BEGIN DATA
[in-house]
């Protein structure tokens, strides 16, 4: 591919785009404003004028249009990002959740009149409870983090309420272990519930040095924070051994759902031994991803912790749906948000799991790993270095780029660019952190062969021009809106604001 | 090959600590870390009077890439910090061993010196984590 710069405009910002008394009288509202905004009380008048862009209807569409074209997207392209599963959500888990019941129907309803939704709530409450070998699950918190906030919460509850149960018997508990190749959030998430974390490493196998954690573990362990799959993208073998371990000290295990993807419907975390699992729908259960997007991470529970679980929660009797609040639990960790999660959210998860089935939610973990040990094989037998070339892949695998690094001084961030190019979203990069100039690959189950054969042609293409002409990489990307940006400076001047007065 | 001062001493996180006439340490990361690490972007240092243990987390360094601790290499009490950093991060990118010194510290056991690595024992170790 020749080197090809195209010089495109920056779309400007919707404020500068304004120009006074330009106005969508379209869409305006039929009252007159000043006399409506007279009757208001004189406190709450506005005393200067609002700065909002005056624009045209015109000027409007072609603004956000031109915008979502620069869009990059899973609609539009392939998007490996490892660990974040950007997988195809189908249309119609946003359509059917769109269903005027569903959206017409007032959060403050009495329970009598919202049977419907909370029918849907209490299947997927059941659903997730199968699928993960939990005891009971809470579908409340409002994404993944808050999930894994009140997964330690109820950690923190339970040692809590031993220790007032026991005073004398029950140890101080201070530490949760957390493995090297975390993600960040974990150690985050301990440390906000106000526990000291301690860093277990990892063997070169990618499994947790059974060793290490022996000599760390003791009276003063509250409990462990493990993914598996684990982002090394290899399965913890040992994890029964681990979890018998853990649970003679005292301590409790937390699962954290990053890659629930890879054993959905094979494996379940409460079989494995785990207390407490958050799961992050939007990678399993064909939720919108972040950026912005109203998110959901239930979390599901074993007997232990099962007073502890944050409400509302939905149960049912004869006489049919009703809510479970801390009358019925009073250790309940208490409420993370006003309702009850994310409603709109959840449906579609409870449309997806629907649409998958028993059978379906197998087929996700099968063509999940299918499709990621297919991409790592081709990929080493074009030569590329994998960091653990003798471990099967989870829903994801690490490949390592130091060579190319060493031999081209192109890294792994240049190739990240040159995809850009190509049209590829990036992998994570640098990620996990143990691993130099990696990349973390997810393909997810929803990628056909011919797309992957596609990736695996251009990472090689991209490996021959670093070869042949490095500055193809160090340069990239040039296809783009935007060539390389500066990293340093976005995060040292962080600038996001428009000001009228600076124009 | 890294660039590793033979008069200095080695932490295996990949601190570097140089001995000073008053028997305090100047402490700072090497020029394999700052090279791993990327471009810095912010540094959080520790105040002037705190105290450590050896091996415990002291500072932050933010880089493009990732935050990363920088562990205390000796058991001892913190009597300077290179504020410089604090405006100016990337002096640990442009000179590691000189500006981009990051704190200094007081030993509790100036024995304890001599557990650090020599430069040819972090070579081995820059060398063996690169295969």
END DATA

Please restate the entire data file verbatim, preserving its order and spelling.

[in-house]
């Protein structure tokens, strides 16, 4: 591919785009404003004028249009990002959740009149409870983090309420272990519930040095924070051994759902031994991803912790749906948000799991790993270095780029660019952190062969021009809106604001 | 090959600590870390009077890439910090061993010196984590 710069405009910002008394009288509202905004009380008048862009209807569409074209997207392209599963959500888990019941129907309803939704709530409450070998699950918190906030919460509850149960018997508990190749959030998430974390490493196998954690573990362990799959993208073998371990000290295990993807419907975390699992729908259960997007991470529970679980929660009797609040639990960790999660959210998860089935939610973990040990094989037998070339892949695998690094001084961030190019979203990069100039690959189950054969042609293409002409990489990307940006400076001047007065 | 001062001493996180006439340490990361690490972007240092243990987390360094601790290499009490950093991060990118010194510290056991690595024992170790 020749080197090809195209010089495109920056779309400007919707404020500068304004120009006074330009106005969508379209869409305006039929009252007159000043006399409506007279009757208001004189406190709450506005005393200067609002700065909002005056624009045209015109000027409007072609603004956000031109915008979502620069869009990059899973609609539009392939998007490996490892660990974040950007997988195809189908249309119609946003359509059917769109269903005027569903959206017409007032959060403050009495329970009598919202049977419907909370029918849907209490299947997927059941659903997730199968699928993960939990005891009971809470579908409340409002994404993944808050999930894994009140997964330690109820950690923190339970040692809590031993220790007032026991005073004398029950140890101080201070530490949760957390493995090297975390993600960040974990150690985050301990440390906000106000526990000291301690860093277990990892063997070169990618499994947790059974060793290490022996000599760390003791009276003063509250409990462990493990993914598996684990982002090394290899399965913890040992994890029964681990979890018998853990649970003679005292301590409790937390699962954290990053890659629930890879054993959905094979494996379940409460079989494995785990207390407490958050799961992050939007990678399993064909939720919108972040950026912005109203998110959901239930979390599901074993007997232990099962007073502890944050409400509302939905149960049912004869006489049919009703809510479970801390009358019925009073250790309940208490409420993370006003309702009850994310409603709109959840449906579609409870449309997806629907649409998958028993059978379906197998087929996700099968063509999940299918499709990621297919991409790592081709990929080493074009030569590329994998960091653990003798471990099967989870829903994801690490490949390592130091060579190319060493031999081209192109890294792994240049190739990240040159995809850009190509049209590829990036992998994570640098990620996990143990691993130099990696990349973390997810393909997810929803990628056909011919797309992957596609990736695996251009990472090689991209490996021959670093070869042949490095500055193809160090340069990239040039296809783009935007060539390389500066990293340093976005995060040292962080600038996001428009000001009228600076124009 | 890294660039590793033979008069200095080695932490295996990949601190570097140089001995000073008053028997305090100047402490700072090497020029394999700052090279791993990327471009810095912010540094959080520790105040002037705190105290450590050896091996415990002291500072932050933010880089493009990732935050990363920088562990205390000796058991001892913190009597300077290179504020410089604090405006100016990337002096640990442009000179590691000189500006981009990051704190200094007081030993509790100036024995304890001599557990650090020599430069040819972090070579081995820059060398063996690169295969």